In a post on The Guardian (UK), books writer Alison Flood writes about the “Choose Your Own Adventure” series of books and how she would skip ahead to find out whether a prospective choice “led to the treasure in the cave or a horrible death, escape from the dungeon or a watery doom.”
She calls this cheating, but defends the practice. After all, it is called “Choose Your Own Adventure,” not “Make a Choice and Suffer the Consequences.” Perhaps it teaches kids to mistrust authors, but I’d say that’s not a bad lesson to learn. It could form part of a foundation for healthy skepticism, which is an essential reading skill. And if it leads readers into a habit of peeking at the endings of more substantial books, I’d say that’s simply a challenge for writers to make the reading so involving and pleasurable that the reader, rather than skipping ahead, doesn’t want the book to end.
As for the ability to peek ahead, one wishes that the members of the Bush Administration could have somehow done this before starting a war in Iraq. Then, faced with the choice of, say, whether or not to disband the defeated Iraqi army, they might have been informed in advance: “Sorry, your choice has led to anarchy, looting, a huge pool of unemployed, frustrated and armed men who will do pretty much anything for money, and the ingredients for years of factional conflict.” Hmm, better not do it then. Oops, too late!
Great literary novels make skipping ahead irrelevant — but only if you are willing to suspend appreciation of the basic plot in favor of a book’s other virtures. (Cf. Peanuts: Lucy: “What are you reading?” Linus: “Anna Karenina.” Lucy, leaving the room: “She dies in the end.” Linus: “Aauugghhh!”) One’s appreciation for, say, The Savage Detectives isn’t spoiled by the fact that the author never informs us of the ultimate fate of its main character, Arturo Belano. And yet the reader’s moral judgment of the Belano character hangs on the final glimpse of him, and on his choice — foolish, or grace-filled? — to go with some Liberian soldiers to what the narrator describes as certain death. It’s almost as if Belano had his own Choose Your Own Adventures book, which was really his life, and makes an existentialist’s choice to embrace his own fate. He could anticipate the “ending,” which would be disastrous when seen from a certain point of view (including that of the narrator of the section) but essential from his own.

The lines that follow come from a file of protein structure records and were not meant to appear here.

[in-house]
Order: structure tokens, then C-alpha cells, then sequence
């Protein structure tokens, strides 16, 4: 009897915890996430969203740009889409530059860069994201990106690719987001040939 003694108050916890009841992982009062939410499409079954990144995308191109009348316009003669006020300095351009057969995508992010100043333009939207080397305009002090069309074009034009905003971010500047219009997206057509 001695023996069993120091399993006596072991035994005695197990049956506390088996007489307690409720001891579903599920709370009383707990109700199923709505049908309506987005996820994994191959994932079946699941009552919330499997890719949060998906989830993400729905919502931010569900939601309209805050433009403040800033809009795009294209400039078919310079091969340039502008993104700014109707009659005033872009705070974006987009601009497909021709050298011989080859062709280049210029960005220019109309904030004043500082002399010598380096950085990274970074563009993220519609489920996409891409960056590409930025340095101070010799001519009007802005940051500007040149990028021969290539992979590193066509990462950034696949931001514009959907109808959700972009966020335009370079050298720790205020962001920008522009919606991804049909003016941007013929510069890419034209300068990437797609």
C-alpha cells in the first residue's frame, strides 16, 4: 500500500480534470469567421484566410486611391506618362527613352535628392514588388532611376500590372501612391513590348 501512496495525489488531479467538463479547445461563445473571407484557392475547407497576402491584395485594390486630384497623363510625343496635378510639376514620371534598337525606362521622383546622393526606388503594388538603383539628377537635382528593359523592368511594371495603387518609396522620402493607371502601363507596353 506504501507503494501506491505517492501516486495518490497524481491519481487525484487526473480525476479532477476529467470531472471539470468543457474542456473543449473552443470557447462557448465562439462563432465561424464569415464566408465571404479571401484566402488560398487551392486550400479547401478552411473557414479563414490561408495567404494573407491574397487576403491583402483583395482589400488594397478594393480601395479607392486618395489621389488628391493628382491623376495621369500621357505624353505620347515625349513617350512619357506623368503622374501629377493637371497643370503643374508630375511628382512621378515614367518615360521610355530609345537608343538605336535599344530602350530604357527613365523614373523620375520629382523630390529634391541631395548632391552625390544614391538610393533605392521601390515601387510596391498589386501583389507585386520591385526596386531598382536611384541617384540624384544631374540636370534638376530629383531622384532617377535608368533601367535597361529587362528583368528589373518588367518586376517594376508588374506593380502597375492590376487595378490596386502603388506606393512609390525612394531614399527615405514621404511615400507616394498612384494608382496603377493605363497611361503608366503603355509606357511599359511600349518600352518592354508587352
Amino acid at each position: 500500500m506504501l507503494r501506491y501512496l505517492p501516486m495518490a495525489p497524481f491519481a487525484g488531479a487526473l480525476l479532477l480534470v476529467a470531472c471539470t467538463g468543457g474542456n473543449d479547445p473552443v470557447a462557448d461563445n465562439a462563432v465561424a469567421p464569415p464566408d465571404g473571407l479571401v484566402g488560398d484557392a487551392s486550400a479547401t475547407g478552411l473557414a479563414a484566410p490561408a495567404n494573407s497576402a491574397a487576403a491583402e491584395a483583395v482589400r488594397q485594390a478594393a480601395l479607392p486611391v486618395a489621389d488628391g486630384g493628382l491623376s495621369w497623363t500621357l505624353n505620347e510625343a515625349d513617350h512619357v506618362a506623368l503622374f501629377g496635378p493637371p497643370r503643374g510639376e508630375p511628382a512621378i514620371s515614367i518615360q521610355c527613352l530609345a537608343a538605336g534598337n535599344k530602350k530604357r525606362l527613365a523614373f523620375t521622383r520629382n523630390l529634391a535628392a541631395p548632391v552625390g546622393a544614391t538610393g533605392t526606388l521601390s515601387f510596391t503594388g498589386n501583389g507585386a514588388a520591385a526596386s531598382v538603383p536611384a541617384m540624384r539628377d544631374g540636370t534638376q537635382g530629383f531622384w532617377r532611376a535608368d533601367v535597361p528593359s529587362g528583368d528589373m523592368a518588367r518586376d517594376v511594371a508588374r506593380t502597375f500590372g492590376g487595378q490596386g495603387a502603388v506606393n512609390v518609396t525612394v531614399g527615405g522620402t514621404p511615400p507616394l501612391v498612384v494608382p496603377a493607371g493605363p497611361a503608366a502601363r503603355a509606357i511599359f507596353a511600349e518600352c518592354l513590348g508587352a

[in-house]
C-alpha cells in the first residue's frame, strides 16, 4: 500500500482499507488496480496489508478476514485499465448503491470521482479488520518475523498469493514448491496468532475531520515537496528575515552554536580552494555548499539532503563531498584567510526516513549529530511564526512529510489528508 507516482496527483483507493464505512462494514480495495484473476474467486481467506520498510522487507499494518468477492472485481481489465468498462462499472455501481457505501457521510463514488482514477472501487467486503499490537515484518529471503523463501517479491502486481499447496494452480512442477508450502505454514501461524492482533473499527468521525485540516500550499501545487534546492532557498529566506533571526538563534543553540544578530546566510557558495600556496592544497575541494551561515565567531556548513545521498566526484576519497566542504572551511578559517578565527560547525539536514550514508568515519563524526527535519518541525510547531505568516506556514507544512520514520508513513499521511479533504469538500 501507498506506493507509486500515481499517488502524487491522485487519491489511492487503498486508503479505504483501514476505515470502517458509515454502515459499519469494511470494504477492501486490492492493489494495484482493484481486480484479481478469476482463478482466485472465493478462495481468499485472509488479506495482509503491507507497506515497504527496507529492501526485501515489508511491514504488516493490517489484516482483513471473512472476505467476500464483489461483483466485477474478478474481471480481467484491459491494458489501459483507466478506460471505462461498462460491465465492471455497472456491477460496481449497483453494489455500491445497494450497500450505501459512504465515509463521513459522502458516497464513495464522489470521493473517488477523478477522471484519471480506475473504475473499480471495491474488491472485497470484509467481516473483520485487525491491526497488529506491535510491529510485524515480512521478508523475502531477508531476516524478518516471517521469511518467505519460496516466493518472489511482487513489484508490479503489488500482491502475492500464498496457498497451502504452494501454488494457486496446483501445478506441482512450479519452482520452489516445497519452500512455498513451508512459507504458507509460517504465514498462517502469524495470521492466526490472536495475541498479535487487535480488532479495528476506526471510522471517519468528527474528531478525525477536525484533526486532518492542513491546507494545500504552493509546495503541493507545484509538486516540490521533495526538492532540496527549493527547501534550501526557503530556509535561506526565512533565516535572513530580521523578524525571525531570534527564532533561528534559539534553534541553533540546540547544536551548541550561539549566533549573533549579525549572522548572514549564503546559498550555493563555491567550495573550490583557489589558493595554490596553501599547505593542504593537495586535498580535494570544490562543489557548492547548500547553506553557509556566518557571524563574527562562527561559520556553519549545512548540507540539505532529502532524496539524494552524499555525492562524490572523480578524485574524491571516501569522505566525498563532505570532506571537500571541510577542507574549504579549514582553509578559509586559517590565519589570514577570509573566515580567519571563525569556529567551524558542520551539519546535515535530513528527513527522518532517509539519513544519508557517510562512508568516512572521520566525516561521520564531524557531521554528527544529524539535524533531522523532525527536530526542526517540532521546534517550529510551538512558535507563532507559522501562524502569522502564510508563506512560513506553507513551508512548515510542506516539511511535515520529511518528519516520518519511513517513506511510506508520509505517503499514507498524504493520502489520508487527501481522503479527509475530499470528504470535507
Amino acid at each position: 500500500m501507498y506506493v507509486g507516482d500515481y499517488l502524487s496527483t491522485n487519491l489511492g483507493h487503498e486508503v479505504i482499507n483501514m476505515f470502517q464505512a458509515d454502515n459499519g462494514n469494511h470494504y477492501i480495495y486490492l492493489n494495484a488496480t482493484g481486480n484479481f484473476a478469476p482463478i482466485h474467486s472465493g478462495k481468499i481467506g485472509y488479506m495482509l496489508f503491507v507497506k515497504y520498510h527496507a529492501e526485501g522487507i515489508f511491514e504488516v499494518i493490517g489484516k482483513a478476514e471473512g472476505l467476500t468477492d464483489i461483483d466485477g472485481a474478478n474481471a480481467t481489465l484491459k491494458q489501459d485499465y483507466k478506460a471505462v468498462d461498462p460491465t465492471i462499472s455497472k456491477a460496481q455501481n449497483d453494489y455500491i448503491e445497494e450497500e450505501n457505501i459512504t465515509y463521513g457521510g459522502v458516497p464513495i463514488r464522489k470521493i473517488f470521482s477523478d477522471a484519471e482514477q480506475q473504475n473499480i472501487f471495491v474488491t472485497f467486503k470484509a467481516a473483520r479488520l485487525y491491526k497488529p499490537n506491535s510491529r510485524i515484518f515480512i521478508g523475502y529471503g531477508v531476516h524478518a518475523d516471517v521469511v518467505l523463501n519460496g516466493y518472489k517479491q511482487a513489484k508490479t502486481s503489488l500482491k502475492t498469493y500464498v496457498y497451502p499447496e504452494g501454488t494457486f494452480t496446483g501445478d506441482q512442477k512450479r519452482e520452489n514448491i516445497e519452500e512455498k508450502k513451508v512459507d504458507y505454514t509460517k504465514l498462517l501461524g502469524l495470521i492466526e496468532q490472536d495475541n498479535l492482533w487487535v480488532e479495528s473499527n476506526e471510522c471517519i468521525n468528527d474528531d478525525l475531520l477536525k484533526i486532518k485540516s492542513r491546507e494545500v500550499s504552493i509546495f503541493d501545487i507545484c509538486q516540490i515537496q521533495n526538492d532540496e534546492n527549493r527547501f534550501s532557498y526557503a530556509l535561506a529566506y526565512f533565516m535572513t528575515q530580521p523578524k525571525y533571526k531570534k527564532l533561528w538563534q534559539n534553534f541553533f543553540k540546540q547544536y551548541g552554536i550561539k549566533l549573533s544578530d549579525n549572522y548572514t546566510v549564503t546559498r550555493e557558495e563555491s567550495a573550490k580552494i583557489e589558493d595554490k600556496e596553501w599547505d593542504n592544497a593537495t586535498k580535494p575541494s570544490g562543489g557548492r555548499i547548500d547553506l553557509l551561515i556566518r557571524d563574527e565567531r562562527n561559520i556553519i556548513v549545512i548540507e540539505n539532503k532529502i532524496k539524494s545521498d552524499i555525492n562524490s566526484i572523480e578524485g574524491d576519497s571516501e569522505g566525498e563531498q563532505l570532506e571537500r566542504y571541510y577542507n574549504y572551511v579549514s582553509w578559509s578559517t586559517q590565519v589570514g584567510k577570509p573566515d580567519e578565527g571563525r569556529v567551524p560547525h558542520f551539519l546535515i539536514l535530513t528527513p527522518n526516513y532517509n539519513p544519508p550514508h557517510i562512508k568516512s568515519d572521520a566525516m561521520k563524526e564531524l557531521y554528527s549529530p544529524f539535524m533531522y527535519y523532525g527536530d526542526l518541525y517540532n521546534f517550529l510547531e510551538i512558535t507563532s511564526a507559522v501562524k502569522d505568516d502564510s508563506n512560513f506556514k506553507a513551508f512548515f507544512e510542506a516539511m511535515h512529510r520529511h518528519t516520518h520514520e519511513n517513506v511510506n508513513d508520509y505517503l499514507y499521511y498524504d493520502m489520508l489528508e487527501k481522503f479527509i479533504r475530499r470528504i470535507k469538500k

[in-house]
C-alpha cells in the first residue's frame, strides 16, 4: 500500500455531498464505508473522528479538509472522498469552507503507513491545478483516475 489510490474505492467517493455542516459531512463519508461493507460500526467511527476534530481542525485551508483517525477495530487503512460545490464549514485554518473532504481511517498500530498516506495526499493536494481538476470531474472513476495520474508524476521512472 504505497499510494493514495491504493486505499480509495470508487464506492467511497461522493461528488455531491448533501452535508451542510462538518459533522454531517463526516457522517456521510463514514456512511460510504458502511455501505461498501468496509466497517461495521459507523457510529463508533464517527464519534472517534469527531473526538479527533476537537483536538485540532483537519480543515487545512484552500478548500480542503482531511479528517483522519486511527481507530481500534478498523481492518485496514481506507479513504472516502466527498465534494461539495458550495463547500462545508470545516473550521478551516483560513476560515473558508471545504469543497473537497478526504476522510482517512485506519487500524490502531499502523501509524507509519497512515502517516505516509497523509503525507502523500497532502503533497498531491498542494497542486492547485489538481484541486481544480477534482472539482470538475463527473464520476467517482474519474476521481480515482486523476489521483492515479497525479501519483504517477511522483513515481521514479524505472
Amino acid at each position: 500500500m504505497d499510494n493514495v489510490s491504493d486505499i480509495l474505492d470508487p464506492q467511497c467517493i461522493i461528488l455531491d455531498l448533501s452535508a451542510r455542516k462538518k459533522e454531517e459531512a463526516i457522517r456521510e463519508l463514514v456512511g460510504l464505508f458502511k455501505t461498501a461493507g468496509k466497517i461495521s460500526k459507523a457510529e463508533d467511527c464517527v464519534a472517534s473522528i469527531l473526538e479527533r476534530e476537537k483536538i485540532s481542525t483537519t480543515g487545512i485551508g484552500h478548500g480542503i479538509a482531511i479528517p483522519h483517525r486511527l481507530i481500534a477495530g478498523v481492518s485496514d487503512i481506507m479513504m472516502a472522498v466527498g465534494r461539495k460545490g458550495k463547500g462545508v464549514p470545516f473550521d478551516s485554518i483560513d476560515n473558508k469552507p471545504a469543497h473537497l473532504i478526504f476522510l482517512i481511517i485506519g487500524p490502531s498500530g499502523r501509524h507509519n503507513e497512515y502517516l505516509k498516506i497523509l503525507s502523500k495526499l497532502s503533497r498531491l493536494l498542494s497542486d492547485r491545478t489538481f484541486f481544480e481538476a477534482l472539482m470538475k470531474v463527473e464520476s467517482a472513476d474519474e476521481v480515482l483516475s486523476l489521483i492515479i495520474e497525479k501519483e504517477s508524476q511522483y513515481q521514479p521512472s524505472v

Let’s say there are two kinds of readers: One kind, like Alison Flood, Linus, and the narrator of the African section of TSD, is concerned with avoiding risk. These are the same kinds of people for whom the warning “SPOILERS!” was invented. If they know Anna Karenina dies in the end — and who, picking up the novel for the first time, is not aware of its heroine’s fate? — it not only colors their appreciation of the book but might even make them avoid it. The other kind of reader is willing to take the whole work as a sort of multi-course meal that works (in a great book) on many levels, so that a narrative ending, a resolution to the plot — the dessert, if you will — is an almost unnecessary indulgence.
When “The Sopranos” ended its run, many viewers protested that the final episode’s sudden blackout at a seemingly random moment in a quotidian family dinner scene represented either a failure of nerve on the part of the producers and writers or a nose-thumbing at viewers (while industry pros loved it.) Pressed on the matter, series auteur David Chase simply kept mum. Those who demanded to know what the ending represented, and “what happened” to the characters after the blackout, had already missed the point. The series ended, despite the “Don’t stop” pleas on the soundtrack, because the characters had been developed as much as they could be.
In The Savage Detectives, the main characters Belano and Lima actually pass from one kind of reader to the other. In January 1976 they are obsessed with “what happened” to Cesaréa Tinajero, and they don’t stop til they find her. I think the reason this sequence is presented as the book’s ending — although the main characters’ lives for the next twenty years are also accounted for, out of order with this sequence — is that the action is rooted in the urge to find the answer, to see the story through to the ending, to uncover the mystery. It’s almost as if Bolaño is saying, to the characters and readers both, you want to see your mystery solved, fine. Here it is. But chronologically, after they return from Sonora, they no longer get to be characters in an action movie. The whole idea of neat endings, of plot arcs, of resolutions, goes out the window. Belano and Lima’s lives become more aimless, impossible to explain, and sloppy — which is to say, more real — while their characters continue to develop. It’s when their characters can’t develop any more (Lima completely defeated by life, Belano disappearing into the jungle having made his final, fateful choice) that even chronological time ends for the characters.